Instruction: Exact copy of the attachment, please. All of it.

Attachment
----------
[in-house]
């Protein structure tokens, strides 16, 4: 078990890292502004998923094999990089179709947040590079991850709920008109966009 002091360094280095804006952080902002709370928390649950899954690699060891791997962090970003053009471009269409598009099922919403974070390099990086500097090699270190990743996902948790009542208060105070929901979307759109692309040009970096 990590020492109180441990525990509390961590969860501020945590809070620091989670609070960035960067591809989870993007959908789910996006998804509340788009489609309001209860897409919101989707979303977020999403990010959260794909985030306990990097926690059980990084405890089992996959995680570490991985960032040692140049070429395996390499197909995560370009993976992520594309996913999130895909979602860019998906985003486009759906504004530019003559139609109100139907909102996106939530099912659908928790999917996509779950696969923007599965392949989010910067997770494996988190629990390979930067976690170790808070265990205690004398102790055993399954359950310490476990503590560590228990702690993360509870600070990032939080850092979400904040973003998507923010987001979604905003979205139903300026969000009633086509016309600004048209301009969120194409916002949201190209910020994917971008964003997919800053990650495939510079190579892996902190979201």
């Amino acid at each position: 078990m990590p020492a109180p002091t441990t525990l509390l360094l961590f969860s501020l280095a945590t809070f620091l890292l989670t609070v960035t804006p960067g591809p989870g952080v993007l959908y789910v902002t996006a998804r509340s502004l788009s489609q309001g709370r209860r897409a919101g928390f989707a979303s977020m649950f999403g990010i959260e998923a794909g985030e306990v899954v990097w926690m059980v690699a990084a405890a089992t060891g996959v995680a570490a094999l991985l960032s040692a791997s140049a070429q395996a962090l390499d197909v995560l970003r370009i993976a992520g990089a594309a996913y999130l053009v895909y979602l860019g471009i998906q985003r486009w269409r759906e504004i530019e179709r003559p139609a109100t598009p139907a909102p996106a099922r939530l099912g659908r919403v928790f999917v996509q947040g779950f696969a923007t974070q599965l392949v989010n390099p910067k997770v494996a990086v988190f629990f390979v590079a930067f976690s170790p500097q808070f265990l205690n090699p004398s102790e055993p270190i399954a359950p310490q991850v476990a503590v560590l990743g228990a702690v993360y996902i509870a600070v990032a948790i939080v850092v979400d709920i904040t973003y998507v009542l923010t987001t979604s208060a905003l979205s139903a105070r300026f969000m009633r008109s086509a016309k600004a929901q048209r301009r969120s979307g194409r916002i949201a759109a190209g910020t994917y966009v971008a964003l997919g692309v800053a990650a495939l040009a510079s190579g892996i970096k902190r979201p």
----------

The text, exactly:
[in-house]
């Protein structure tokens, strides 16, 4: 078990890292502004998923094999990089179709947040590079991850709920008109966009 002091360094280095804006952080902002709370928390649950899954690699060891791997962090970003053009471009269409598009099922919403974070390099990086500097090699270190990743996902948790009542208060105070929901979307759109692309040009970096 990590020492109180441990525990509390961590969860501020945590809070620091989670609070960035960067591809989870993007959908789910996006998804509340788009489609309001209860897409919101989707979303977020999403990010959260794909985030306990990097926690059980990084405890089992996959995680570490991985960032040692140049070429395996390499197909995560370009993976992520594309996913999130895909979602860019998906985003486009759906504004530019003559139609109100139907909102996106939530099912659908928790999917996509779950696969923007599965392949989010910067997770494996988190629990390979930067976690170790808070265990205690004398102790055993399954359950310490476990503590560590228990702690993360509870600070990032939080850092979400904040973003998507923010987001979604905003979205139903300026969000009633086509016309600004048209301009969120194409916002949201190209910020994917971008964003997919800053990650495939510079190579892996902190979201």
């Amino acid at each position: 078990m990590p020492a109180p002091t441990t525990l509390l360094l961590f969860s501020l280095a945590t809070f620091l890292l989670t609070v960035t804006p960067g591809p989870g952080v993007l959908y789910v902002t996006a998804r509340s502004l788009s489609q309001g709370r209860r897409a919101g928390f989707a979303s977020m649950f999403g990010i959260e998923a794909g985030e306990v899954v990097w926690m059980v690699a990084a405890a089992t060891g996959v995680a570490a094999l991985l960032s040692a791997s140049a070429q395996a962090l390499d197909v995560l970003r370009i993976a992520g990089a594309a996913y999130l053009v895909y979602l860019g471009i998906q985003r486009w269409r759906e504004i530019e179709r003559p139609a109100t598009p139907a909102p996106a099922r939530l099912g659908r919403v928790f999917v996509q947040g779950f696969a923007t974070q599965l392949v989010n390099p910067k997770v494996a990086v988190f629990f390979v590079a930067f976690s170790p500097q808070f265990l205690n090699p004398s102790e055993p270190i399954a359950p310490q991850v476990a503590v560590l990743g228990a702690v993360y996902i509870a600070v990032a948790i939080v850092v979400d709920i904040t973003y998507v009542l923010t987001t979604s208060a905003l979205s139903a105070r300026f969000m009633r008109s086509a016309k600004a929901q048209r301009r969120s979307g194409r916002i949201a759109a190209g910020t994917y966009v971008a964003l997919g692309v800053a990650a495939l040009a510079s190579g892996i970096k902190r979201p």